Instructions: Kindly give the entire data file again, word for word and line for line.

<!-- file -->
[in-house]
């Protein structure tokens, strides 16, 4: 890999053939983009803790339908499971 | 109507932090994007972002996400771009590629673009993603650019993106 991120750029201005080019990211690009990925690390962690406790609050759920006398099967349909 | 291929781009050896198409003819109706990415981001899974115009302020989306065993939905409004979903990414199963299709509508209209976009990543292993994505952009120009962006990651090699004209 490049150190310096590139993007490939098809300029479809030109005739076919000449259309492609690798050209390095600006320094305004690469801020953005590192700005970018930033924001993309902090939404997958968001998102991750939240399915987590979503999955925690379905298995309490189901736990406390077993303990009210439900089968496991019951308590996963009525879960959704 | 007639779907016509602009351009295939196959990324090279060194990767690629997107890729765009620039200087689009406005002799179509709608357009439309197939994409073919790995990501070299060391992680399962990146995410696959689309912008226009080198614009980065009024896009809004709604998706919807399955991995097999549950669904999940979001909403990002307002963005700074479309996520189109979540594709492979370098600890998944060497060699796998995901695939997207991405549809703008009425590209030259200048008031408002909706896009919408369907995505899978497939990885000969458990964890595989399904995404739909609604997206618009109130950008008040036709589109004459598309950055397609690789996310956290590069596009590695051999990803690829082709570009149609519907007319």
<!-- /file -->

[in-house]
């Protein structure tokens, strides 16, 4: 890999053939983009803790339908499971 | 109507932090994007972002996400771009590629673009993603650019993106 991120750029201005080019990211690009990925690390962690406790609050759920006398099967349909 | 291929781009050896198409003819109706990415981001899974115009302020989306065993939905409004979903990414199963299709509508209209976009990543292993994505952009120009962006990651090699004209 490049150190310096590139993007490939098809300029479809030109005739076919000449259309492609690798050209390095600006320094305004690469801020953005590192700005970018930033924001993309902090939404997958968001998102991750939240399915987590979503999955925690379905298995309490189901736990406390077993303990009210439900089968496991019951308590996963009525879960959704 | 007639779907016509602009351009295939196959990324090279060194990767690629997107890729765009620039200087689009406005002799179509709608357009439309197939994409073919790995990501070299060391992680399962990146995410696959689309912008226009080198614009980065009024896009809004709604998706919807399955991995097999549950669904999940979001909403990002307002963005700074479309996520189109979540594709492979370098600890998944060497060699796998995901695939997207991405549809703008009425590209030259200048008031408002909706896009919408369907995505899978497939990885000969458990964890595989399904995404739909609604997206618009109130950008008040036709589109004459598309950055397609690789996310956290590069596009590695051999990803690829082709570009149609519907007319």